"It all comes down to water," said Cathy Kay of the Western Colorado Congress. "They would need so much water for something that is going to give you a piddling amount of oil." The coalition wants more water-usage information now because the state of Colorado next week is expected to submit comments on a preliminary draft environmental impact statement that could determine the future of oil shale. Officials with Shell Exploration and Production, which is testing an in-the-ground method of oil-shale extraction in the Piceance Basin, have said their method will require two barrels of water to produce one barrel of oil. But Shell recently revealed in a research permit application that its underground production areas will have to be rinsed more than 20 times, requiring up to 4 acre-feet of water a day for more than two years. Shell is researching an extraction method, which melts the oil-containing kerogen in the rock underground and prevents groundwater from seeping into the heated area by using an underground wall of frozen water...

Two other companies with federal permission to conduct oil-shale research and development projects in Colorado - Chevron and EGL Resources - propose to use less water for their in-the-ground extraction but haven't specified how much. The coalition points to a 2005 analysis by the Rand Corp. that concluded the Colorado River and several of its tributaries would be "highly impacted" regardless of which oil-shale- extraction technologies are used. In addition to water needed for production, water will also be needed to run new power plants that will be necessary for commercial production of shale.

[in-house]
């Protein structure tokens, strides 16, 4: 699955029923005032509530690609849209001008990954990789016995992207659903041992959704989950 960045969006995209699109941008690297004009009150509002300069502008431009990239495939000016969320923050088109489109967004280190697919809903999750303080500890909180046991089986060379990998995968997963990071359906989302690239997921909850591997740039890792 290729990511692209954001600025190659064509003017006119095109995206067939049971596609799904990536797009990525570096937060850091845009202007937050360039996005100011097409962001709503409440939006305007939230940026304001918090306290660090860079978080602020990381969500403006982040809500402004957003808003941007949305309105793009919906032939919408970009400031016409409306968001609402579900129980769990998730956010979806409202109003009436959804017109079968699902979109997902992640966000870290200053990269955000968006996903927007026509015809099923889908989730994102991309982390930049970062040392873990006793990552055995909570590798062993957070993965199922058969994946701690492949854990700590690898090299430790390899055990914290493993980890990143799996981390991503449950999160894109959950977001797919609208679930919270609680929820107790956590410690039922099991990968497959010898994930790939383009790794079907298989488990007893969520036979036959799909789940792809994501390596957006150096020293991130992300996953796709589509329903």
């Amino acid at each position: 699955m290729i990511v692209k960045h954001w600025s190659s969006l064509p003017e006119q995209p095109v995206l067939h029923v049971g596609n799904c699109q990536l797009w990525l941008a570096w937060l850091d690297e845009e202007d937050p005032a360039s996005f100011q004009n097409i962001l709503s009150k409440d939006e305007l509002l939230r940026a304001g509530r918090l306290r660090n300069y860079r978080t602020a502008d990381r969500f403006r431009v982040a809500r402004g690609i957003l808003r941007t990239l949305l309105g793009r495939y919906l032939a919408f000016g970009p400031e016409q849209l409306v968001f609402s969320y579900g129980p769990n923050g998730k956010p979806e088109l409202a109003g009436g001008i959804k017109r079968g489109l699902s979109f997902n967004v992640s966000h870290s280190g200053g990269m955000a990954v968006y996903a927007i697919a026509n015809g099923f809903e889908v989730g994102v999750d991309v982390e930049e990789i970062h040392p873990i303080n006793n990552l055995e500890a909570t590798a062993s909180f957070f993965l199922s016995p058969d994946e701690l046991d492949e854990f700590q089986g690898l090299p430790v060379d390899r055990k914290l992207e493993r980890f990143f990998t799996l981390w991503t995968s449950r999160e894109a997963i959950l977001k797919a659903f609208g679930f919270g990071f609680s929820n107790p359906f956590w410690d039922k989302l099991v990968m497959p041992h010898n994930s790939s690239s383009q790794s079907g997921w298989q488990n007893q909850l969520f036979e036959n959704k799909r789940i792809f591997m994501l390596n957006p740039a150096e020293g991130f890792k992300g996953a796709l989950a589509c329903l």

More Coyote Gulch coverage here. We recommend a moratorium until the kerogen becomes crude oil in a few million years.

Category: 2008 Presidential Election

6:07:01 AM    

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Here's a call to action from the Fort Collins Coloradoan. The author, Jackie Adolph, is trying to rally the troops to prevent uranium mining in Weld County. She writes:

Uranium mining in Northern Colorado? What are we thinking? With so many problems on our minds, it is easy to push away issues and pretend that threats are not real. This issue of uranium in-situ mining is not going away. It is a mess that won't really ever be cleaned up if it starts...

Technology has not changed since water contamination in Goliad, Texas, prompted changes to stop uranium mining. Many areas already ban this (the entire Navajo Nation tribal lands in Arizona and Utah), but in most cases, the damage is already done (

Water is at a premium in Colorado; those of us who have domestic wells feel fortunate. If all the ranches in the proposed area need to abandon their properties and wells, and the county wells are also affected, where will we be then? Real estate will plummet. Health will nose-dive as well. Not the best place to live in the United States anymore? The little group of needs help and participation to stop this from all of us. We need a resolution to stop uranium mining in Colorado. Get informed and be ready to vote or sign petitions when they emerge.

More Coyote Gulch coverage here.

Category: 2008 Presidential Election

5:56:42 AM